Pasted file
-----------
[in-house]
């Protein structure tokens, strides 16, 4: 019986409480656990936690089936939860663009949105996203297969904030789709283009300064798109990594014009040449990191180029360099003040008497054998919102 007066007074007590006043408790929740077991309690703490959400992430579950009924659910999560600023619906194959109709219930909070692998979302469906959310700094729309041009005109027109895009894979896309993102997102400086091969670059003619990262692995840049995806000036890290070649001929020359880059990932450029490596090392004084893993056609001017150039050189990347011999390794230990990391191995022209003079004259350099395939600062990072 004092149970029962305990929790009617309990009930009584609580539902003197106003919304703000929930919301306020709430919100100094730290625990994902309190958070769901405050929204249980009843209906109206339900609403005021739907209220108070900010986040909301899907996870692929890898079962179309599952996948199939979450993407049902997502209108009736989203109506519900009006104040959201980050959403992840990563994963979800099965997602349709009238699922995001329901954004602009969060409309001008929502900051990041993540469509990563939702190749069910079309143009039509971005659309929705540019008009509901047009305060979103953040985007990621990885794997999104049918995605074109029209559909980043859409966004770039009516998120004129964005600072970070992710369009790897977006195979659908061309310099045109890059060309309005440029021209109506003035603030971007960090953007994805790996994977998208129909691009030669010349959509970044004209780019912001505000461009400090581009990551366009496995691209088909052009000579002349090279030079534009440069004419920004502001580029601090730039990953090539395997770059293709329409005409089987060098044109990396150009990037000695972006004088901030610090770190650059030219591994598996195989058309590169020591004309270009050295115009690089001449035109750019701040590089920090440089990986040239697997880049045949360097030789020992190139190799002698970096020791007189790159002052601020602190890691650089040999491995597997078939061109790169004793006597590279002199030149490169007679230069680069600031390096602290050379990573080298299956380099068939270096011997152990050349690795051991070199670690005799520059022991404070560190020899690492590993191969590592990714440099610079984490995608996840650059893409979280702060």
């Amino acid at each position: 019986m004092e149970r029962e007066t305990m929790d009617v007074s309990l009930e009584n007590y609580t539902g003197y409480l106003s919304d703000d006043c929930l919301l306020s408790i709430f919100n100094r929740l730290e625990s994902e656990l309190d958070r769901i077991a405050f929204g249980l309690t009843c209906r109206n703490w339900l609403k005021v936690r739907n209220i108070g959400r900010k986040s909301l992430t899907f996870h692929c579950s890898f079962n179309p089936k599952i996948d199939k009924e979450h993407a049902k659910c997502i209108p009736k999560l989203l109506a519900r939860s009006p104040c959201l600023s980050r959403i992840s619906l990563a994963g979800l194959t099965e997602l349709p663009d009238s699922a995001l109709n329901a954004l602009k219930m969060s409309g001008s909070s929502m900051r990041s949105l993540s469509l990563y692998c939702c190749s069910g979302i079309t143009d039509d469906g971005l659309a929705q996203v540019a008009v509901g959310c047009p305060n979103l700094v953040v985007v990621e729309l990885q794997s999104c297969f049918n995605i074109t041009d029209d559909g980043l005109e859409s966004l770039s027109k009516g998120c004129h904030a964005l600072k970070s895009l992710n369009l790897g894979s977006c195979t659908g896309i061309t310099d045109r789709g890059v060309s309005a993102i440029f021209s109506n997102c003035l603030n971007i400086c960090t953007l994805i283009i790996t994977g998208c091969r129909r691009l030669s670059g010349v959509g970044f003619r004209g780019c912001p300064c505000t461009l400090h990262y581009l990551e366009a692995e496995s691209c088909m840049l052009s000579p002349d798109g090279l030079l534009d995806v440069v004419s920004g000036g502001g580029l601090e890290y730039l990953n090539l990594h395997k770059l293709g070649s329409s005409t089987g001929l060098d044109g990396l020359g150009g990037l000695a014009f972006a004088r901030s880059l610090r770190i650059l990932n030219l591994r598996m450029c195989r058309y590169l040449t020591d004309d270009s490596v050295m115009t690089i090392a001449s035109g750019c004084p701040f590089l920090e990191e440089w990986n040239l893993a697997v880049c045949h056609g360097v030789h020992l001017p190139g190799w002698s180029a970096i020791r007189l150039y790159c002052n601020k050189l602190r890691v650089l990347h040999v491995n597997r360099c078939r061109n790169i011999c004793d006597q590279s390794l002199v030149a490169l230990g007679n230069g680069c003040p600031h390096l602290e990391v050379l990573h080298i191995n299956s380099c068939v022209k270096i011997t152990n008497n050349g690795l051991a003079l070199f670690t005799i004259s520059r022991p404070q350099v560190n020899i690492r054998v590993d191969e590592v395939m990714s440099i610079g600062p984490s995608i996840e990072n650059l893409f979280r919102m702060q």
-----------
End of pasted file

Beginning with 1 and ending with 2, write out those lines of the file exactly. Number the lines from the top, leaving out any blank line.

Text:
[in-house]
């Protein structure tokens, strides 16, 4: 019986409480656990936690089936939860663009949105996203297969904030789709283009300064798109990594014009040449990191180029360099003040008497054998919102 007066007074007590006043408790929740077991309690703490959400992430579950009924659910999560600023619906194959109709219930909070692998979302469906959310700094729309041009005109027109895009894979896309993102997102400086091969670059003619990262692995840049995806000036890290070649001929020359880059990932450029490596090392004084893993056609001017150039050189990347011999390794230990990391191995022209003079004259350099395939600062990072 004092149970029962305990929790009617309990009930009584609580539902003197106003919304703000929930919301306020709430919100100094730290625990994902309190958070769901405050929204249980009843209906109206339900609403005021739907209220108070900010986040909301899907996870692929890898079962179309599952996948199939979450993407049902997502209108009736989203109506519900009006104040959201980050959403992840990563994963979800099965997602349709009238699922995001329901954004602009969060409309001008929502900051990041993540469509990563939702190749069910079309143009039509971005659309929705540019008009509901047009305060979103953040985007990621990885794997999104049918995605074109029209559909980043859409966004770039009516998120004129964005600072970070992710369009790897977006195979659908061309310099045109890059060309309005440029021209109506003035603030971007960090953007994805790996994977998208129909691009030669010349959509970044004209780019912001505000461009400090581009990551366009496995691209088909052009000579002349090279030079534009440069004419920004502001580029601090730039990953090539395997770059293709329409005409089987060098044109990396150009990037000695972006004088901030610090770190650059030219591994598996195989058309590169020591004309270009050295115009690089001449035109750019701040590089920090440089990986040239697997880049045949360097030789020992190139190799002698970096020791007189790159002052601020602190890691650089040999491995597997078939061109790169004793006597590279002199030149490169007679230069680069600031390096602290050379990573080298299956380099068939270096011997152990050349690795051991070199670690005799520059022991404070560190020899690492590993191969590592990714440099610079984490995608996840650059893409979280702060």